Being Clear On Transparency

The new Transparency Rules introduced by the Solicitors Regulation Authority (SRA) last year suggested shortcomings in the way lawyers communicate with the public and implied a change in mindset was needed by a select group of legal services providers, including Conveyancers.

This followed on from the Summary of Responses to the Call for Evidence on ‘Improving the home buying and selling process’ published by the government in April 2018, which called for Conveyancers to provide a better consumer experience.

Under the Rules, not only must practitioners now set out clear pricing structures and explain the key stages in their work, but they should also provide details of their qualifications and their complaints handling procedures.

Conveyancers in particular were instructed to address the level of stamp duty payable, break down the steps involved in the freehold and leasehold purchase process, and indicate the timescales until completion.

While these rules are important and a step in the right direction, they do focus on the information that is provided at the outset.  Of course clarity at this point is crucial in helping clients take a view on which conveyancer to instruct, but our duty of transparency must continue until clients pick up their keys, and beyond.

Why is transparency important today?

The world has changed, and so have customers’ demands.

Being open to providing important information about your business will earn you trust and customer loyalty.  Clients want to be able to make better decisions not just before they instruct a Conveyancer, but throughout the whole process.

Here are some points to consider in helping Conveyancers be more transparent:


Adhering to the new rules is the first step.  Having an online presence further offers a unique platform to raise your profile and a means to increase your firm’s transparency.  Whether through your website or the array of social media options available, there are opportunities to improve your marketability and service transparency.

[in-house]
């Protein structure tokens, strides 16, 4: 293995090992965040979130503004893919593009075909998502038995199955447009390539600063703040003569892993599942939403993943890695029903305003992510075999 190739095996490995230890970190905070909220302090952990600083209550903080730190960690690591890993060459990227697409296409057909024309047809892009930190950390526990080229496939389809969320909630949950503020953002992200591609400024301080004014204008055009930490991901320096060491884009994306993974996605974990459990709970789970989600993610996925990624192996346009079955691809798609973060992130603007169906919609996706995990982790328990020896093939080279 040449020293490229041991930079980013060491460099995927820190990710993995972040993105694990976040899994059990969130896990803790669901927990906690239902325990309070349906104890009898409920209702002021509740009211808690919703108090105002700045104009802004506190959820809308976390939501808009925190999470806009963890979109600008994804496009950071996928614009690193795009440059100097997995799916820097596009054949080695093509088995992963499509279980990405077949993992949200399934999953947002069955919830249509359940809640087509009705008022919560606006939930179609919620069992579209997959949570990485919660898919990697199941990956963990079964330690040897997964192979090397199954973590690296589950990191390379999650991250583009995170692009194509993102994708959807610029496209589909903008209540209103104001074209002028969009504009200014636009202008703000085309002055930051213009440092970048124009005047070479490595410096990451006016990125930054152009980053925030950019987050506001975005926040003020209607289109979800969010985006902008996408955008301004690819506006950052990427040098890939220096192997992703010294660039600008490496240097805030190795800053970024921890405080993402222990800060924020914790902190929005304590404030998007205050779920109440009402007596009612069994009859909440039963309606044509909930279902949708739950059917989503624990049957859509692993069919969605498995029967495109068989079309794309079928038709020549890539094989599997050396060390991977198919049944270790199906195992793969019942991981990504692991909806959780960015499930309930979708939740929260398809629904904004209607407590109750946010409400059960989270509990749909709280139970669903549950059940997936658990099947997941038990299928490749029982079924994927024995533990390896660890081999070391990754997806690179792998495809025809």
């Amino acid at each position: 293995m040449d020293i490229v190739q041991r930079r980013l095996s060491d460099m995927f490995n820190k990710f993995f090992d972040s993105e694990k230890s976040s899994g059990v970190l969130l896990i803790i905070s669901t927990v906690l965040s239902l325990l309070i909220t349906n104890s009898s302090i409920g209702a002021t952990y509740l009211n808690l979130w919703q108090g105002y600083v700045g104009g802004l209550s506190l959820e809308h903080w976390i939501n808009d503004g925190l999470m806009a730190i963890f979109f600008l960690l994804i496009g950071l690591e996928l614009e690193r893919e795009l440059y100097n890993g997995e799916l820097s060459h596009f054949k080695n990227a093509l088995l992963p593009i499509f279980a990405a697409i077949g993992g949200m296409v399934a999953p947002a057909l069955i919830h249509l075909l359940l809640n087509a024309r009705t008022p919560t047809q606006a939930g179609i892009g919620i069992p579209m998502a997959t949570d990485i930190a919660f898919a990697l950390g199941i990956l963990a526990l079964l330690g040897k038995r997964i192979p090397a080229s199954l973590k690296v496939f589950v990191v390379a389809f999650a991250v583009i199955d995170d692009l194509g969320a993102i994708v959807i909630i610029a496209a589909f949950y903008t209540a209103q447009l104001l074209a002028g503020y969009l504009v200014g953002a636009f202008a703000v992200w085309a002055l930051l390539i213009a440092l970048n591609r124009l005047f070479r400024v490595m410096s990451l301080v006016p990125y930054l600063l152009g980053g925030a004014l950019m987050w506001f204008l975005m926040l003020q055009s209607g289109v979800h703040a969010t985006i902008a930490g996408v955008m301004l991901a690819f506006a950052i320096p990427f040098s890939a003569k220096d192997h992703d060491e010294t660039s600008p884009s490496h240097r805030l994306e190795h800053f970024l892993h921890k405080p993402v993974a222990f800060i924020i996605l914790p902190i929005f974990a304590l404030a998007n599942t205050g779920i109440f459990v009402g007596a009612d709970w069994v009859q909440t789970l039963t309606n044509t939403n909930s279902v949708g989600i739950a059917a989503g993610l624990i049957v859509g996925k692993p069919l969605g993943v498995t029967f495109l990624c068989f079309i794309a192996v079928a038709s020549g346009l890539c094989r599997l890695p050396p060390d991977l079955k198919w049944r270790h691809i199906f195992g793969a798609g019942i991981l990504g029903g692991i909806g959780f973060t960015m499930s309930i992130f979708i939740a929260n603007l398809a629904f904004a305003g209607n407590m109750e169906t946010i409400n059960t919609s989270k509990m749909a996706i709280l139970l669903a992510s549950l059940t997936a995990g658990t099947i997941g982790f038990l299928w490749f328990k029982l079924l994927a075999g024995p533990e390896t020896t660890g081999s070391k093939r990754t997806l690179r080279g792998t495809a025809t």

This is imperative and should be your ethos at all times. Making sure you have a deep understanding and appreciation of your clients’ needs shows emotional transparency.  Putting yourself in their shoes will go a long way to establishing a connection with them and show that you are in their corner.


In line with the Rules, you will already have provided information of the conveyancing timetable on your website.  This should be reinforced by offering a further summary at the start of the process, tailored to your clients’ circumstances. Not only will this be welcomed by worried homebuyers, but you will benefit from a better understanding of your clients’ particular needs in the process, ensuring you are on the same page every step of the way.  Does your client know the difference between exchange and completion? Now is the time to make that clear.


Frustratingly, all too often clients will have a targeted completion date without prior discussion with you, and with little understanding of the process.  Of course, a whole host of factors can make that date slip, so it is important this is explained clearly.  Don’t panic – the key to transparency is to manage clients’ expectations and curb their enthusiasm when it is needed. Being straight with them from the start will ensure you build rapport and encourage customer loyalty.


This is crucial, not restricted to the matter in hand, and just requires a change of thinking.

a) Be honest, and don’t promise the world.  If you can’t do something, say so, but suggest how you intend to deal with the issue.  This will inspire trust and strengthen your relationship.

b) Communication is key.  Set aside time to keep clients up to date.  It is a good habit to provide an update at important stages during the transaction, which reduces the number of chasers and shows the client you are proactive.  And be sure to give them news whether it’s good or bad – they need to know you are on their side.

c) Be available – part of being transparent is being accessible to your client, whether in person, by telephone or email.  Having a social media presence demonstrates you are open to all types of communications.


When the work is done and the dust has settled, requesting client feedback shows how much you care. Using the information will ensure you are on track, can assess areas of improvement and help keep lines of communication open.

As scary as the idea of transparency might be, a new approach can help provide new and existing clients with a better consumer experience and take away the stress caused by a lack of clarity and understanding.


1 Comment

  • test

    How can a profession that promoted caveat emptor convince its clients that it is being open with them?

    Lawyers are hard wired to providing as little information as possible and it shows.

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